Olivia Haynes grew up in the concrete jungle of Brooklyn, N.Y., where there was little opportunity to develop her green thumb. Haynes was a teacher for most of her life and has taught all levels, from preschool to high school. She finally got the opportunity to garden when, in 1966, she moved to the suburbs of Virginia. She joined the Sarasota Garden Club in 2000, when she moved to Sarasota. Today she gardens for “the labor of love” and believes it is the key to functional longevity.

“I find gardening as a de-stresser,” Haynes says. “When I go out into my garden, it feels like I am a million miles away.”

Haynes serves as the vice president and her husband, Robert, serves as the second vice president of the club.

“People have this misconception we are these ladies with little white gloves and big hats, but we are very welcoming, and there are many different aspects of the garden club for everyone,” Haynes says.

Caring Kay
Kay Weber has been a gardener since she learned to walk. Her grandmother taught her how to garden on their farm in Loveland, Ohio.

“I was handed a kitchen spoon and weed and was told it is your job to dig up weeds with this spoon,” Weber says smiling.

Her family grew their own food and canned some of what they grew to last the winter months. Weber moved in 1967 to Milford, Ohio. She got married and soon after joined the local garden club, called Lilies of the Valley. Weber stayed with the Lilies of the Valley Garden Club until 2000, when she moved to Sarasota. She became a member of the Sarasota Garden Club in 2001. Sarasota is much larger than Milford, Ohio, a town of 2,000 people, and is the farthest she has ever lived from the town in which she was born. Weber says the members of the Sarasota Garden Club made her feel welcome.

“It’s just instant friendship,” Weber says. She has taught her own children and grandchildren how to garden.

“I do so love hands-on gardening,” Weber says. “It’s becoming a lost art, and that’s why I continue to do it.”
Weber is co-chairwoman of horticultural study and co-chairwoman of the botanical garden at the Sarasota Garden Club.

Sunny Sue
Sue Angle, Sarasota Garden Club president in 2000, didn’t always have the luxury of being able to garden 365 days of the year. She grew up in Jamestown, N.Y., and remembers planting tomato seeds in January, in pots in her home.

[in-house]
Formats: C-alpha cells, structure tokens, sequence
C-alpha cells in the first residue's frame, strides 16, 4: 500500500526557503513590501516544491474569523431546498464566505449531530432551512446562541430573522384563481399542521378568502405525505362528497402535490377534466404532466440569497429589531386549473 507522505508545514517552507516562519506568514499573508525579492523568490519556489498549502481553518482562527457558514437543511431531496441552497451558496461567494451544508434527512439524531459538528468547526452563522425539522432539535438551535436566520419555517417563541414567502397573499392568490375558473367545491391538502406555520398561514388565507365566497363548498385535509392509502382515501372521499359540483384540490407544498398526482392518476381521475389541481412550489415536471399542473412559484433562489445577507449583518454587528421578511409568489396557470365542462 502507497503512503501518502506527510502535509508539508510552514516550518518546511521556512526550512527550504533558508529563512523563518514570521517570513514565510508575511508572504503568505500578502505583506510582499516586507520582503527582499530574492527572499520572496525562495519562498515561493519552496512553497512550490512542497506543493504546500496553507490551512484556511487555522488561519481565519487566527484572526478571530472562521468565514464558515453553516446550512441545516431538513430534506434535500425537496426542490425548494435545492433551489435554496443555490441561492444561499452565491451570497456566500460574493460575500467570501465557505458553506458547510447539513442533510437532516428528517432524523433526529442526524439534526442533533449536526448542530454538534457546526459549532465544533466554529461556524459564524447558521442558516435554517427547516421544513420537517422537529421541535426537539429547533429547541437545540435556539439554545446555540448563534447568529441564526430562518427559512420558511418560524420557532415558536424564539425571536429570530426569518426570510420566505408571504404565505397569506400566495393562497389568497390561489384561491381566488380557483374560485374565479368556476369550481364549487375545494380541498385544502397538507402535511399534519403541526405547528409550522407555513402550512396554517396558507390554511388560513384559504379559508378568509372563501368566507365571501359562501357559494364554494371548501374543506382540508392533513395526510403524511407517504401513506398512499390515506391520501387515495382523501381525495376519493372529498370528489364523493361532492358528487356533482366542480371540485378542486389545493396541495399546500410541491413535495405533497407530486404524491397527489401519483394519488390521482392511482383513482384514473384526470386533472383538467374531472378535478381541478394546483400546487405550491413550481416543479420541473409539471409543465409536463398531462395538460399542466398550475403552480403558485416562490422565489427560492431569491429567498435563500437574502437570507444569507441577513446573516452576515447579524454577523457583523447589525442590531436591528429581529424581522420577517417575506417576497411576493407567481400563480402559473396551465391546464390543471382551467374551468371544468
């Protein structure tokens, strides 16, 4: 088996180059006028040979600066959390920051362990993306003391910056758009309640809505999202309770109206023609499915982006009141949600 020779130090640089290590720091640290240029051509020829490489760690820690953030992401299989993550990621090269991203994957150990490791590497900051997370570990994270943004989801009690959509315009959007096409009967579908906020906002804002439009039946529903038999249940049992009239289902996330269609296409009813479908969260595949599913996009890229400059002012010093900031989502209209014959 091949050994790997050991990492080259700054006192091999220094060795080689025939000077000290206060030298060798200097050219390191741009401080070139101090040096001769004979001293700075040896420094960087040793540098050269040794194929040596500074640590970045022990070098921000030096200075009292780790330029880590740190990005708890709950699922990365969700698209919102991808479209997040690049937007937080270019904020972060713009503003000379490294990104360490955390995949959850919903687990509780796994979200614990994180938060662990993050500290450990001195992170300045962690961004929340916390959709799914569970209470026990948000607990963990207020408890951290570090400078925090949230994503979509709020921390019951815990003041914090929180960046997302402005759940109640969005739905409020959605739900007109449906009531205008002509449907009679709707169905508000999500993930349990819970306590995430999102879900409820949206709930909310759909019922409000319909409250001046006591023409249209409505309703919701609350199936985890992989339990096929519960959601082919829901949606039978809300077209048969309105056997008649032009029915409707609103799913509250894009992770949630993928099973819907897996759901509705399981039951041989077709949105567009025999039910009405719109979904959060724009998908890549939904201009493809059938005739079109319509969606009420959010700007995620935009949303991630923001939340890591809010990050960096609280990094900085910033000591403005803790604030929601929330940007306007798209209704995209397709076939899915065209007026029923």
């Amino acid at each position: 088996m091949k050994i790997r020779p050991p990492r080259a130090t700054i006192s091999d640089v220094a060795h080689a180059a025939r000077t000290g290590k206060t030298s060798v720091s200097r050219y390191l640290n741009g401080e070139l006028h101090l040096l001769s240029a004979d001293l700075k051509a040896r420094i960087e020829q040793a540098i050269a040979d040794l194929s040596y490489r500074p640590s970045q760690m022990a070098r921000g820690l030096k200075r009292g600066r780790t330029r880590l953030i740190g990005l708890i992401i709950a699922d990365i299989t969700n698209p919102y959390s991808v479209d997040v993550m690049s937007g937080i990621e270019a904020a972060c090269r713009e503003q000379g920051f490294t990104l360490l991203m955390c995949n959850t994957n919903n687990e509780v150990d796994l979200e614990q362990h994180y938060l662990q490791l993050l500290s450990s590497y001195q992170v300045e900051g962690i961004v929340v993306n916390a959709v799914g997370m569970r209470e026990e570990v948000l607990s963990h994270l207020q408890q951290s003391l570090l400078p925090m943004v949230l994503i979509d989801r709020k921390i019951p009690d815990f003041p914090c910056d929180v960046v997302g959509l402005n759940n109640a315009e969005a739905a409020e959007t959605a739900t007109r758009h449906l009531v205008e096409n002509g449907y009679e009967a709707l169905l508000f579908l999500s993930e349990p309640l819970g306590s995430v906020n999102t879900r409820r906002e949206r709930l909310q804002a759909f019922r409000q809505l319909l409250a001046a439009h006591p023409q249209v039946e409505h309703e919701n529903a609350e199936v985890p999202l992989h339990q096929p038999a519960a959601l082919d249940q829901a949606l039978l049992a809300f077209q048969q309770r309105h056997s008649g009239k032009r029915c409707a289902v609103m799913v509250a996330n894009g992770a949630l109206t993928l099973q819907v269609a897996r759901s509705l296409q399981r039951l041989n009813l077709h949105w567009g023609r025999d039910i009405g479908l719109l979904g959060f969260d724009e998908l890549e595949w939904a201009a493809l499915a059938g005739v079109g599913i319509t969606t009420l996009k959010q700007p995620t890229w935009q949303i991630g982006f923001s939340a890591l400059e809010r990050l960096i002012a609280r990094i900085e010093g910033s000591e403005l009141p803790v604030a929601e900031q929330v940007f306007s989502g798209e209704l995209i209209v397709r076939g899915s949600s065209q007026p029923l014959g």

“I had a room filled with tomatoes that would be transferred from pot-to-pot as they got larger until they were ready to plant in May,” Angle says. Her grandfather taught her to garden. Angle moved in 1980, to Sarasota, with her husband, Ray, and joined the Sarasota Garden Club in 1989.

Before moving to Sarasota, Angle worked for a congressman in New York, as well as for the federal government. In April, Angle will become the new president of the Florida Federation of Garden Clubs (FFGC) or, as Angle calls it, the “Finest Friends God Created.” She has also served as the second vice president of FFGC and, while doing so, was the chairwoman for Wekiva Youth Camp in Apopka. About 600 third- to eighth-graders come to the camp each summer for six weeks of learning about nature and the importance of protecting the environment. The Sarasota Garden Club sponsors campers each summer. She says being involved is in her nature, and she is proud to be part of the largest volunteer gardening organization in the world.

“To be outside in nature and to be able to enjoy all the beauty of creation, I can’t think of a better thing to do,” Angle says.  

May 6, 1927 — The first 17 members of the Sarasota Garden Club forms the Founders Circle in the home of Louise Cummer.
Nov. 22, 1927 — The first official regular meeting is held in the home of Mable Ringling.
1928 — The club organizes circles based upon their interests.
1929 — First Sarasota Garden Club President Mable Ringling dies.
1931 — First flower show is held in the Indian Beach home of Mrs. Ralph Caples.
1933 — The Sarasota Garden Club becomes federated and goes by the name Federated Circles of the Garden Club of Sarasota.
1937 — Members work alongside Works Progress Administration to develop Bayfront Park and the Municipal Auditorium.
1938 — The club hosts its first significant flower show at the partly finished Municipal Auditorium.
1946 — The Sarasota Garden Club hosts a radio show on Sundays, during which they discuss different aspects of horticulture.
1947 — Members change the name to the Sarasota Garden Club.
1955 — The city of Sarasota gives approval for the construction of a garden club building between Sixth and 10th streets.
March 31, 1960 — Women celebrate the dedication of the new Sarasota Garden Club Building.
2006 — Andy Papineau becomes the first male Sarasota Garden Club president.
2007 — The Sarasota Garden Club changes the system of circles to a system of committees.